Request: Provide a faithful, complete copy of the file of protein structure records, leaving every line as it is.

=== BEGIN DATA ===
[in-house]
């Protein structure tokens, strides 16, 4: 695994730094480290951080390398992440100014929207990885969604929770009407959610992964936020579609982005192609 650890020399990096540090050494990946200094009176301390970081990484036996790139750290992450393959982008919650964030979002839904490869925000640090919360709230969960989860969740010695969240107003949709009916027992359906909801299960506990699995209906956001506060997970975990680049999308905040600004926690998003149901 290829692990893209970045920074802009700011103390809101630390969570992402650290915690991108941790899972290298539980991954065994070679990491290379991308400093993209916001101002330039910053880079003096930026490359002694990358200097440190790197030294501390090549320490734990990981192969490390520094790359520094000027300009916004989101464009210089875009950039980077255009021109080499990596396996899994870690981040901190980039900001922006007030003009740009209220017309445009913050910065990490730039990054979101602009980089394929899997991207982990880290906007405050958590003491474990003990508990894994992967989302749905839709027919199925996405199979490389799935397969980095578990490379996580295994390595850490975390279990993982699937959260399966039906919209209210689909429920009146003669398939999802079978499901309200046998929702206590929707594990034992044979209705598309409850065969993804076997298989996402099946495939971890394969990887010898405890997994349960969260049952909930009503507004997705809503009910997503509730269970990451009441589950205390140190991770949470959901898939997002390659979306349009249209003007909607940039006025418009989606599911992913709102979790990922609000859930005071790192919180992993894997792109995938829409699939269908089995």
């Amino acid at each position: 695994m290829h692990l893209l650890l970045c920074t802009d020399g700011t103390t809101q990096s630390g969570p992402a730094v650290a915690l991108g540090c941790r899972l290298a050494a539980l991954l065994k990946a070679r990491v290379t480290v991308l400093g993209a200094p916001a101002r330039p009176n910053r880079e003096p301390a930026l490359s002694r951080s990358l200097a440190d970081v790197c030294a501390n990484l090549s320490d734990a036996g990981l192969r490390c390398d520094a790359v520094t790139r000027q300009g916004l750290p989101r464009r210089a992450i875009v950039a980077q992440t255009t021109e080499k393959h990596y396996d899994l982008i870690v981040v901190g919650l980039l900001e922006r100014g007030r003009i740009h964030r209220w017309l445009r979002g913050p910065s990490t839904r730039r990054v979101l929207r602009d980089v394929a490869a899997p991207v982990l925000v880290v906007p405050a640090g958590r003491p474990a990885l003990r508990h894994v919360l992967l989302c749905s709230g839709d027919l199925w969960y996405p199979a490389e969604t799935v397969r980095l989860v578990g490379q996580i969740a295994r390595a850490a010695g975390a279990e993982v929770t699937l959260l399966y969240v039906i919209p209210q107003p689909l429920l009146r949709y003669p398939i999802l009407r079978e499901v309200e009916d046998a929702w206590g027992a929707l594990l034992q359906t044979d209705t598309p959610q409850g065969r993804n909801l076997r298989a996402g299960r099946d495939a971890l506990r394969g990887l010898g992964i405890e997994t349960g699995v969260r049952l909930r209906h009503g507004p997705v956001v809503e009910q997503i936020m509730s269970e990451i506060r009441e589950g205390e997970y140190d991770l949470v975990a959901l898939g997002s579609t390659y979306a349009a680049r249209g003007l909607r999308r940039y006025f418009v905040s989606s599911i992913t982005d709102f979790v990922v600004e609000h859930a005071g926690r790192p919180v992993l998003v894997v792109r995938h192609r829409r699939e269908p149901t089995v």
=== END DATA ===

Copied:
[in-house]
């Protein structure tokens, strides 16, 4: 695994730094480290951080390398992440100014929207990885969604929770009407959610992964936020579609982005192609 650890020399990096540090050494990946200094009176301390970081990484036996790139750290992450393959982008919650964030979002839904490869925000640090919360709230969960989860969740010695969240107003949709009916027992359906909801299960506990699995209906956001506060997970975990680049999308905040600004926690998003149901 290829692990893209970045920074802009700011103390809101630390969570992402650290915690991108941790899972290298539980991954065994070679990491290379991308400093993209916001101002330039910053880079003096930026490359002694990358200097440190790197030294501390090549320490734990990981192969490390520094790359520094000027300009916004989101464009210089875009950039980077255009021109080499990596396996899994870690981040901190980039900001922006007030003009740009209220017309445009913050910065990490730039990054979101602009980089394929899997991207982990880290906007405050958590003491474990003990508990894994992967989302749905839709027919199925996405199979490389799935397969980095578990490379996580295994390595850490975390279990993982699937959260399966039906919209209210689909429920009146003669398939999802079978499901309200046998929702206590929707594990034992044979209705598309409850065969993804076997298989996402099946495939971890394969990887010898405890997994349960969260049952909930009503507004997705809503009910997503509730269970990451009441589950205390140190991770949470959901898939997002390659979306349009249209003007909607940039006025418009989606599911992913709102979790990922609000859930005071790192919180992993894997792109995938829409699939269908089995």
């Amino acid at each position: 695994m290829h692990l893209l650890l970045c920074t802009d020399g700011t103390t809101q990096s630390g969570p992402a730094v650290a915690l991108g540090c941790r899972l290298a050494a539980l991954l065994k990946a070679r990491v290379t480290v991308l400093g993209a200094p916001a101002r330039p009176n910053r880079e003096p301390a930026l490359s002694r951080s990358l200097a440190d970081v790197c030294a501390n990484l090549s320490d734990a036996g990981l192969r490390c390398d520094a790359v520094t790139r000027q300009g916004l750290p989101r464009r210089a992450i875009v950039a980077q992440t255009t021109e080499k393959h990596y396996d899994l982008i870690v981040v901190g919650l980039l900001e922006r100014g007030r003009i740009h964030r209220w017309l445009r979002g913050p910065s990490t839904r730039r990054v979101l929207r602009d980089v394929a490869a899997p991207v982990l925000v880290v906007p405050a640090g958590r003491p474990a990885l003990r508990h894994v919360l992967l989302c749905s709230g839709d027919l199925w969960y996405p199979a490389e969604t799935v397969r980095l989860v578990g490379q996580i969740a295994r390595a850490a010695g975390a279990e993982v929770t699937l959260l399966y969240v039906i919209p209210q107003p689909l429920l009146r949709y003669p398939i999802l009407r079978e499901v309200e009916d046998a929702w206590g027992a929707l594990l034992q359906t044979d209705t598309p959610q409850g065969r993804n909801l076997r298989a996402g299960r099946d495939a971890l506990r394969g990887l010898g992964i405890e997994t349960g699995v969260r049952l909930r209906h009503g507004p997705v956001v809503e009910q997503i936020m509730s269970e990451i506060r009441e589950g205390e997970y140190d991770l949470v975990a959901l898939g997002s579609t390659y979306a349009a680049r249209g003007l909607r999308r940039y006025f418009v905040s989606s599911i992913t982005d709102f979790v990922v600004e609000h859930a005071g926690r790192p919180v992993l998003v894997v792109r995938h192609r829409r699939e269908p149901t089995v």